'The Old Guitarist' by Artist Pablo Picasso via Flickr

The Challenge of Sam

In a high school, an eighteen year old committed suicide the day before graduation. His gesture shook Jeffrey and his classmates deeply, and they wrote a flyer about what enables them to "fall in love" even with their own need.
Linda Stroppa

In the gym, everything is ready for the graduation ceremony; microphones on and folding chairs set up. The members of the graduating class are lined up, hats balanced on heads, waiting to receive their diplomas. Parents, more emotional than their children, await with cameras poised. As it is for all high schools across America, this is a big day for John Marshall High School in Rochester, a city of about a hundred thousand. But at the June 11th celebration, Sam is missing.

Samuel, who had just turned eighteen, a "bright young man, a model student," according to those who knew him, who should have given the valedictory speech that afternoon, did not show up. He had done a trial run the day before. Full of emotion, he had gotten up on stage to practice speaking before a crowd. But not even the praise of his teachers and companions were enough to compensate for the sadness that was suffocating him. After the rehearsal, he drove to his mother's home and closed himself in his room. Then he took a pistol in hand.

"His death ripped me up," recounts Jeffrey, a Rochester student involved in the CL GS (Student Youth) group. "Right away, I needed to know why–the meaning of his gesture; the meaning of my life, now
. Sam was a great guy, admired and respected by everybody. But not even this was able to save him. Before this tragedy, I continue to ask myself: what fulfills man? What makes me truly happy?" Quid animo satis? Jeffrey still remembers that line, written on the t-shirt from a GS vacation. "When I heard what had happened, I immediately thought of the words of Saint Francis, and I understood that I couldn't reduce what was happening to me."

The next day, when Jeffrey and his friends gathered to pray, Sebastian, one of the GS leaders, challenged them: "And you, we, what can we say before what has happened?" This provocation did not leave them indifferent, opening the wound even more. "I didn't want to stop at a sentimental reaction," says Sebastian. "A lot of people wanted to cushion what had happened, because looking full in the face the drama of an eighteen year old who kills himself is uncomfortable. These days, there's the increasing tendency to 'anesthetize.' Many attempts are made to reduce the drama of freedom to a psychological–or even biological–problem: longing, sadness, even the insuppressible desire to be loved are reduced to psychological dynamics."

Digging Into Our Heart
"But I am a need for infinity," continues Sebastian, "even if the whole world tells me the opposite, trying to satisfy me with 'disposable' answers. They've even invented happy pills, the chemical prescription for happiness. "Without much effort, you call a psychiatrist and get a prescription for the right antidepressant. This is the solution." But thinking of Sam sends a chill down your spine: no pill enables you to cope. His death digs into your heart, and you can't cheat. "We thought of writing a flyer," explains Jeffrey, "to learn to judge reality and to explain the reason for the hope we have encountered: a Presence that overwhelms your life and makes things new." As it says in the flyer they distributed to their friends: "Only one who has encountered death and defeated it can give us a true and lasting hope." "Now, I am more certain," he says, moved. "I'm learning to look at my needs without shame, to fall in love even with my weaknesses, because there is a place where my questions find an answer."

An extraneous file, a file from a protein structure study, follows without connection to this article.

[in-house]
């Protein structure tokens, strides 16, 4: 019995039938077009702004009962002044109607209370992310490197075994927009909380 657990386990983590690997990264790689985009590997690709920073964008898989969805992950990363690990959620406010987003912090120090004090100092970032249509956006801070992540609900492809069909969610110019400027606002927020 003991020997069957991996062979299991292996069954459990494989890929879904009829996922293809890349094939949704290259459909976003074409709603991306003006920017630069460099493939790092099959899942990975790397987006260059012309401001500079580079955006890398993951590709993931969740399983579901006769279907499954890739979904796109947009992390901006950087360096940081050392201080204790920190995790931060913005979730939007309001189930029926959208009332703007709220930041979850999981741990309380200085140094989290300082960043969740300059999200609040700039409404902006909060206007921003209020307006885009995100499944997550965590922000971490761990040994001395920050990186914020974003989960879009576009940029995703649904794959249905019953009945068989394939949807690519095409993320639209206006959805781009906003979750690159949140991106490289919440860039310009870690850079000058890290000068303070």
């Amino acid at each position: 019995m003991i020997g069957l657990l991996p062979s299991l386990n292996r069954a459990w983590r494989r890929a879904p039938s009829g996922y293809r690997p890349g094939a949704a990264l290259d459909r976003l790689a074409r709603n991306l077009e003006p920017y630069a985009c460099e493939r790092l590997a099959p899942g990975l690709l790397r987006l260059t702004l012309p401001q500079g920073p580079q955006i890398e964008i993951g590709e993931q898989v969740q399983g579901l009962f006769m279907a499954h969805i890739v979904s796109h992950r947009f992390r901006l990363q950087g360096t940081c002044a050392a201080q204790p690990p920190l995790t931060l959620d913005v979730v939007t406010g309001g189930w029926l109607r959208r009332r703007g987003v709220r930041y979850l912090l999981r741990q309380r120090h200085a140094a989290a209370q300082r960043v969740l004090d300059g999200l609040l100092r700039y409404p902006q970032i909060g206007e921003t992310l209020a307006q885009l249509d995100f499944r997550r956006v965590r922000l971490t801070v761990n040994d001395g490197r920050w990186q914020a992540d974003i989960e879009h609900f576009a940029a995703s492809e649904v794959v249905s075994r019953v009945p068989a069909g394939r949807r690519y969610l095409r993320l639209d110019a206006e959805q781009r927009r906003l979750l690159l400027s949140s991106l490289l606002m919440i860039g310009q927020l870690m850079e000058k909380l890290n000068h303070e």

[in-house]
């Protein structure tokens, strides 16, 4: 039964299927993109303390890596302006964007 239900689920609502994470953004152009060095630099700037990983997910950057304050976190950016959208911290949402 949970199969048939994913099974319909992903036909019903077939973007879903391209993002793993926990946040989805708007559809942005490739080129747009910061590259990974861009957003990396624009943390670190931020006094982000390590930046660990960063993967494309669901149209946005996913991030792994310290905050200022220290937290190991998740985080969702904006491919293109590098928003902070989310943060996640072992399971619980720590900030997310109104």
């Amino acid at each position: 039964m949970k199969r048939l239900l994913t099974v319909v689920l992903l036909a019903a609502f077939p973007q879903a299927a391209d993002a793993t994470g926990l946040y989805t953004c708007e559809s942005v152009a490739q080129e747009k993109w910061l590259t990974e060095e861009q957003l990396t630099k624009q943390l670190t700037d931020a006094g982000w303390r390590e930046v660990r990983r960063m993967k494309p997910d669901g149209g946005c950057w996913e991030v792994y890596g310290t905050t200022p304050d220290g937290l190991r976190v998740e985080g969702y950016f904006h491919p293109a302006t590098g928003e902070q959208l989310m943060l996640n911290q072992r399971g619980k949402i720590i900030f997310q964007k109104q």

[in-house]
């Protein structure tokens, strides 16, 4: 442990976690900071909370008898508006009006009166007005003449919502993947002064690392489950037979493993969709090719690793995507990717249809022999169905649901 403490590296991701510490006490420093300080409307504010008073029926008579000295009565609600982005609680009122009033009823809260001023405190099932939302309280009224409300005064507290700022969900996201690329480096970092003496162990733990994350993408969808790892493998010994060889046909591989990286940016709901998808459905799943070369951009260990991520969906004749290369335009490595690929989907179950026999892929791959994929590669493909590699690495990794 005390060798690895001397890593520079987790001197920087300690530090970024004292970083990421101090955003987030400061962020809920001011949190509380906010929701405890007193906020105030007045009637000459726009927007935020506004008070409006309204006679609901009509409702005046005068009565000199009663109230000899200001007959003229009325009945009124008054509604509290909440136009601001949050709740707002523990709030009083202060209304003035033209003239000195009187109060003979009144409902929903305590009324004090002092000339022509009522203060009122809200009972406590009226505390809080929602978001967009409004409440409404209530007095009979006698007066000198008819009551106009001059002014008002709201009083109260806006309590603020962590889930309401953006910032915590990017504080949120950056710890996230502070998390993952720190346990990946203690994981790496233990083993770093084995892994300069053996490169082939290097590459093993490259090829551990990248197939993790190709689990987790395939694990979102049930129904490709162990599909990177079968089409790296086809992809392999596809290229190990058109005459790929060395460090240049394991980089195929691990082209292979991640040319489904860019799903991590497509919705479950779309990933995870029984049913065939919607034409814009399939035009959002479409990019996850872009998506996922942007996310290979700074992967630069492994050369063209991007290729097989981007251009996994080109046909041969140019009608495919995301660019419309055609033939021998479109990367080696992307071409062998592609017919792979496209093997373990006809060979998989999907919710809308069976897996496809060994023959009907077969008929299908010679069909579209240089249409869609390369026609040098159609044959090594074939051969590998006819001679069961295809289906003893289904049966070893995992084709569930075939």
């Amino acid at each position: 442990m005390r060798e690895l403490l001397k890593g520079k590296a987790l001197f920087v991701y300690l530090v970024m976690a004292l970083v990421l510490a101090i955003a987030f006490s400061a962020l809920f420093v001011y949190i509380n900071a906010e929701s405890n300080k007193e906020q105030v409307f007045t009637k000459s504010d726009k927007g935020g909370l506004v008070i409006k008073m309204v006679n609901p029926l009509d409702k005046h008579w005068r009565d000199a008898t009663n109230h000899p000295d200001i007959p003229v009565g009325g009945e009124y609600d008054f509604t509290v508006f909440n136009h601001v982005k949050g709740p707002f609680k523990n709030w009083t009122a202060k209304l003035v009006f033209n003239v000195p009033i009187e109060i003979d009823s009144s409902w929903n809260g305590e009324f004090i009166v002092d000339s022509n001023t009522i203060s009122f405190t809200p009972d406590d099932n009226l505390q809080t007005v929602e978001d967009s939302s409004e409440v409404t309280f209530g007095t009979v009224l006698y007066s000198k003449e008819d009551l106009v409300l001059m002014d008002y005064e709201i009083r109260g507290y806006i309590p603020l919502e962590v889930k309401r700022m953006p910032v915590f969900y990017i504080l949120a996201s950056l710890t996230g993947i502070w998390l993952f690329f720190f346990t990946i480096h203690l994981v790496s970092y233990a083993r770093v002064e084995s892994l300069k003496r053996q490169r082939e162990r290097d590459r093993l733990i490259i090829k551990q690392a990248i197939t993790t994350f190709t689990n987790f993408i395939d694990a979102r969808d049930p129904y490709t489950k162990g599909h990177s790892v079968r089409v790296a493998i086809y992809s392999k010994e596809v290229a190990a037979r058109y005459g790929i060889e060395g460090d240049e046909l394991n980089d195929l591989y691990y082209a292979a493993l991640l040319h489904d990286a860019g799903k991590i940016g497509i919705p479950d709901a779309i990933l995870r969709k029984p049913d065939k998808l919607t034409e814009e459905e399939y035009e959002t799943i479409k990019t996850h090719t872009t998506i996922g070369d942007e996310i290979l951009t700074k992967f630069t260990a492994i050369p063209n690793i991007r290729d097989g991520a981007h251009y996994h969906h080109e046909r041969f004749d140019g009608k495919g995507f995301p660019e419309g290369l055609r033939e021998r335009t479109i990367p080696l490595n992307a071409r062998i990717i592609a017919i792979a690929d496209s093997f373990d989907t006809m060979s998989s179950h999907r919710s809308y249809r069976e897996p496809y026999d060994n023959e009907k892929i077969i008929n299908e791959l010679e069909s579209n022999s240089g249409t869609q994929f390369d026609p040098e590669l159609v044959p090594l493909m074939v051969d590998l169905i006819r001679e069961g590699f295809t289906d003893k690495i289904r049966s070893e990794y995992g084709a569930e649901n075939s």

We are left speechless in front of the death of Sam, a bright graduating high school senior with a promising future. It makes us want to cry out "why?" Who cannot feel such a reaction in the face of this event? One would have to be made of stone not to feel some stirring inside, demanding an answer to such sadness.

In front of this tragedy, we notice a tendency to try to distract ourselves with the "right words" or clichés. However, when such an event impacts us, our greatest needs become clear. As Fr. Julián Carrón put it, "It is impossible not to feel within you the need for happiness, beauty, justice, love and truth, to feel it vibrate and boil in every fiber of your being." To ignore or distract ourselves from these needs would be unreasonable, since denying their existence would be to deny part of our nature. These needs show us what we are made for.

We see the drama of Sam's life in all of us: as a biography of St. Francis put it, Quid animo satis? (What can satisfy the soul?) In the face of this question, we have met a Presence that embraces all of our existence, a Man who defeated death 2,000 years ago, and is still present among us today. We have verified this news with our own present experience. We have found a new life (an intensity of affection, of love, a liberation and fulfillment of our need for companionship) that we could have never created by ourselves. We have been impacted by a Presence that makes us look at our lives and needs in a new way: our needs are not inconveniences to overcome, but rather show us that we are made to be fulfilled. In this way, we find ourselves companions of each other. This is why the Bible says, "He who finds a friend, finds a treasure."

Only one who has encountered death and defeated it can give us a true and lasting hope. The experience of Him in the present makes us look at Sam's death with sadness but not with fear, because we are certain that Christ's Resurrection triumphs.

GS Community of Rochester, MN - June 17, 2011